London – The enduring appeal of the finest quality Persian carpets continues to command audiences today and in a moment that also demonstrated the ongoing strength of the art market, a stunning and rare mid-17th century Kirman ‘vase’ carpet sold for a world record price of £6,201,250 ($9,599,535/€7,038,419) to an anonymous telephone bidder at Christie's today. This price established the carpet as the most expensive Islamic work of art ever sold as well as a record in the category of rugs and carpets.

“This carpet has huge charm, subtlety and balance, which combine in a design of deceptive simplicity”, commented William Robinson, Senior Director, Rugs and Carpets.  “This particular rug reflects how during the Safavid Period the weavers of Kirman were arguably the most inventive and influential of all carpet designers.”

Further highlights of the sale included a Star Ushak carpet from West Anatolia, last quarter 15th or first quarter 16th century, which sold for £265,250 ($410,607/€401,059) (estimate: £50,000-80,000) and a stunning example which displays a wonderful finesse of weave and a potentially unique method of plaiting silver wire into the structure, bearing the very rare signature of Rajab (estimate: £40,000-60,000), that sold for £133,250 ($206,271/€151,239). 

Christie’s sale today totaled £8,235,250 ($12,746,619/€9,345,874), the highest total for a sale of Oriental Rugs and Carpets ever staged. Islamic Art week continues at Christie’s South Kensington tomorrow.

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Founded in 1766, Christie’s is a world-leading art and luxury business. Renowned and trusted for its expert live and online auctions, as well as its bespoke private sales, Christie’s offers a full portfolio of global services to its clients, including art appraisal, art financing, international real estate and education. Christie’s has a physical presence in 46 countries, throughout the Americas, Europe, Middle East, and Asia Pacific, with flagship international sales hubs in New York, London, Hong Kong, Paris and Geneva. It also is the only international auction house authorized to hold sales in mainland China (Shanghai).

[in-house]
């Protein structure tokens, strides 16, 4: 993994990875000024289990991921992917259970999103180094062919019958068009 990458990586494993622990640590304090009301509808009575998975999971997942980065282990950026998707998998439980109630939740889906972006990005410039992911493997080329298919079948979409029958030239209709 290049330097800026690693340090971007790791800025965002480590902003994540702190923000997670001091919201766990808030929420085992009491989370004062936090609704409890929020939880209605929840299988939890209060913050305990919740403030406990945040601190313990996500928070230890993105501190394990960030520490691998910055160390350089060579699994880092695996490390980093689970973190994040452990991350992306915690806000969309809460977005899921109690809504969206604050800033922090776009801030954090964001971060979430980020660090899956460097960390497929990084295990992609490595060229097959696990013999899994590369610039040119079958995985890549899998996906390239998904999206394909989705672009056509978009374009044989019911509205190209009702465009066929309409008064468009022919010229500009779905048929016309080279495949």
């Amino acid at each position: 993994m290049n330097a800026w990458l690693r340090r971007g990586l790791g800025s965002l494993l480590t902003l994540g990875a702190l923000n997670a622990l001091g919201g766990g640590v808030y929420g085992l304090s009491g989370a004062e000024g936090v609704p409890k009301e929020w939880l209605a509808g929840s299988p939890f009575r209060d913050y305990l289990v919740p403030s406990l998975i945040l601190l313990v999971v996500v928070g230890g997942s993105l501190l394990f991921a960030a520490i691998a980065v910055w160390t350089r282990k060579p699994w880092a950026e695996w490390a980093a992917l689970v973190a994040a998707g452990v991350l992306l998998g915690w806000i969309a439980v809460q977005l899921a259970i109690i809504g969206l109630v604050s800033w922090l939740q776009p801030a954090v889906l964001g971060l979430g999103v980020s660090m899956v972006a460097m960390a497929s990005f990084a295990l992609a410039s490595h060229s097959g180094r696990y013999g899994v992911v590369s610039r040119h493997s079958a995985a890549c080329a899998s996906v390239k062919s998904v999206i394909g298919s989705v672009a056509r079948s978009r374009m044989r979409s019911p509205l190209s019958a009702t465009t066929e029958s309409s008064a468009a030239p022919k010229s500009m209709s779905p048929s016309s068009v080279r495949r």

Christie’s auctions span more than 80 art and luxury categories, at price points ranging from $200 to over $100 million. In recent years, Christie’s has achieved the world record price for an artwork at auction (Leonardo da Vinci’s Salvador Mundi, 2017), for a single collection sale (the Collection of Peggy and David Rockefeller, 2018), and for a work by a living artist (Jeff Koons’ Rabbit, 2019).

Christie’s Private Sales offers a seamless service for buying and selling art, jewellery and watches outside of the auction calendar, working exclusively with Christie’s specialists at a client’s individual pace.

Recent innovations at Christie’s include the groundbreaking sale of the first NFT for a digital work of art ever offered at a major auction house (Beeple’s Everydays, March 2021), with the unprecedented acceptance of cryptocurrency as a means of payment. As an industry leader in digital innovation, Christie’s also continues to pioneer new technologies that are redefining the business of art, including the creation of viewing and bidding experiences that integrate augmented reality, global livestreaming, buy-now channels, and hybrid sales formats. 

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